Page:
“I know this sounds kind of like ‘Big Brother,’ and I apologize for that,” Carin said during the town hall, as reported in a news article on the Duke website. “We’re doing this for everybody’s best interest, to assure safety for all.”

Jensen’s company has also given staff extra face masks and hand sanitizer and no one has yet gotten sick. During the new normal of the pandemic, they’ve learned a lot about the benefits that come from working remotely—such as reduced overhead and commute times for employees, as well as attracting new talent—that could make it a continued practice at Jensen’s company. 

“We also had to look into new streams of revenue in our services provided to keep our laboratory going, which took a fair amount of time and research but will pay off long after this outbreak is over,” Jensen added. “Our accrediting bodies are now looking into doing remote audits instead of traveling around the country so much, which is very difficult for me to imagine, but I can see why it is a necessary change!”

Other labs have been finding the positives in working remotely, and using virtual tools to keep things light. The National High Magnetic Field Laboratory (MagLab), for example, has created its own Zoom backgrounds so that everyone, not just MagLab staff, can look like they are working from the lab.

Related Big Picture Series: The State of Science During COVID-19

And, according to an article on the MagLab website, researchers, while they certainly miss being in the lab, have found working virtually to boost their focus, creativity, and productivity. For many scientists, it’s also been the first time in a while that they actually have time to go through the many years of data from their experiments.

"I'm almost reluctant to go back into the chaos of the office and all the distractions that happen," said Tom Mareci, a MagLab staff scientist, in the article. "Sometimes I don't have time to think."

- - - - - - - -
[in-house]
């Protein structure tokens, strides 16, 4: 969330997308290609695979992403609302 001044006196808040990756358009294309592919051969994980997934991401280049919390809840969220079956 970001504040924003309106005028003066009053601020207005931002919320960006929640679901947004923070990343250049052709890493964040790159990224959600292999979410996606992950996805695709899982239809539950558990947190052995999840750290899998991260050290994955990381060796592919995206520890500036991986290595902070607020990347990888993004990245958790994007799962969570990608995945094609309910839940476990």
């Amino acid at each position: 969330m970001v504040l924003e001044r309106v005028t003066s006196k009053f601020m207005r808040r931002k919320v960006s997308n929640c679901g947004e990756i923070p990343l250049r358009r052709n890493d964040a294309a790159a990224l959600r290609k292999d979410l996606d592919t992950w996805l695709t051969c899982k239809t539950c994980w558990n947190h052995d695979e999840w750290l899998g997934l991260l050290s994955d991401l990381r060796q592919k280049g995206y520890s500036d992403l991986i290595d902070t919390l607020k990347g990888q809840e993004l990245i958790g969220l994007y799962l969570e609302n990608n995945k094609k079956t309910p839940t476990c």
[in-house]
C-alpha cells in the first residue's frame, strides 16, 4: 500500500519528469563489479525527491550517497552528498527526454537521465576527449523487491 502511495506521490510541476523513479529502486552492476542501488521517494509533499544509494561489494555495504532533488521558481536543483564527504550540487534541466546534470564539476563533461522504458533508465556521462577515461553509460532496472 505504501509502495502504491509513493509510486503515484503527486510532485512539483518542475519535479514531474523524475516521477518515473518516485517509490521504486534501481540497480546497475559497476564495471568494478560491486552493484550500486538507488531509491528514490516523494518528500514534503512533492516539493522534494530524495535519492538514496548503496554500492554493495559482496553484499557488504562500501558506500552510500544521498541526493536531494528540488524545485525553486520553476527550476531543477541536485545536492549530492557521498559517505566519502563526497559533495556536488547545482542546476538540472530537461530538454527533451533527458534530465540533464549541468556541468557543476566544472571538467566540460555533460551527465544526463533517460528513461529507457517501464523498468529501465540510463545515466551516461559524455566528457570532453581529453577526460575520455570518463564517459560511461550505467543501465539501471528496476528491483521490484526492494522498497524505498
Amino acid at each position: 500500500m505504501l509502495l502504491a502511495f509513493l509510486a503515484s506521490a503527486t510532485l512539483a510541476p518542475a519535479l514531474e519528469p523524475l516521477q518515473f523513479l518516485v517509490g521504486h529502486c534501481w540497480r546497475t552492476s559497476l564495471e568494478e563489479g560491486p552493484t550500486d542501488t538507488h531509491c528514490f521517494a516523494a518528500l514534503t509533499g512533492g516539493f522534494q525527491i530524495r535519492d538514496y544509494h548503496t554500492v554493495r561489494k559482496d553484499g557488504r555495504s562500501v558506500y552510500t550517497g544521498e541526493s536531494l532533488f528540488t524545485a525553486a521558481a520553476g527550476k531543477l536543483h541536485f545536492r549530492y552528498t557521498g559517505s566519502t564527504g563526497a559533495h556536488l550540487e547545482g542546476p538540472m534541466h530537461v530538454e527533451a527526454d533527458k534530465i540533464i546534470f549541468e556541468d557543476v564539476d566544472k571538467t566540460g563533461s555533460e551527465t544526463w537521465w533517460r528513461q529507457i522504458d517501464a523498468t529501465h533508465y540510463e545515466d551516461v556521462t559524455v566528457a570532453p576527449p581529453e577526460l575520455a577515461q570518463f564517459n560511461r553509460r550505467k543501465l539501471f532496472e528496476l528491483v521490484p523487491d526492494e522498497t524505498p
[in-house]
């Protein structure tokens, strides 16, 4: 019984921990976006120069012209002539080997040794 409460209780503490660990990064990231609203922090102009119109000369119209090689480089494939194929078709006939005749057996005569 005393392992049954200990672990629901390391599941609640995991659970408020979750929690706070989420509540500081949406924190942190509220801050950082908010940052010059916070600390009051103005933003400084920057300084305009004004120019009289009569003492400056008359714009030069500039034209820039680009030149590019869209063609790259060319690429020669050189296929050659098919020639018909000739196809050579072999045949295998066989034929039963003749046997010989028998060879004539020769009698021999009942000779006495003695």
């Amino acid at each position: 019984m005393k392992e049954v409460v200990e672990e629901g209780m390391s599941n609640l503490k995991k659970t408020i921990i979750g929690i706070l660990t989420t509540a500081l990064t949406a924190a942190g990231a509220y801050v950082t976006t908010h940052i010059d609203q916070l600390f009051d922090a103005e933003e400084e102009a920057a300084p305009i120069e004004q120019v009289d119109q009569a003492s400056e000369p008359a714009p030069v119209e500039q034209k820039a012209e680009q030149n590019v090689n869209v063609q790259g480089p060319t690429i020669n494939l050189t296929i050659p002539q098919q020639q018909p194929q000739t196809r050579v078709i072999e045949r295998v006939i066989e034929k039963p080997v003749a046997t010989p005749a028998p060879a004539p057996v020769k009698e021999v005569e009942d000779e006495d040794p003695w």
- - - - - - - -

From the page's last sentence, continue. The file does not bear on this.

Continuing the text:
Mareci added that virtual meetings made necessary by social distancing have bettered his communication skills, since he has to put more thought into planning them, due to the time limits of platforms such as Zoom.

For Jensen, one of the biggest lessons the pandemic has taught her, apart from the benefits of remote work, is that no industry is completely safe.

“Not even science is a protected industry,” she said. “You get into this industry thinking it is recession-proof and thinking you always have job security—but it is not always the case.”

Like Duke’s research community, Jensen expects work at her lab—and life in general—will never be the same again. 

“I believe we will always be hyper aware of what we touch and how often our hands are washed and even someone coughing in an elevator will probably trigger some serious anxiety,” she said. “I just hope that people start taking environmental microbiology seriously, and—who knows—maybe the pandemic will help our lab in the long run!” 

Want to share your lab’s pandemic experience and the lessons you’ve learned? We’d love to hear from you! Feel free to drop us a line at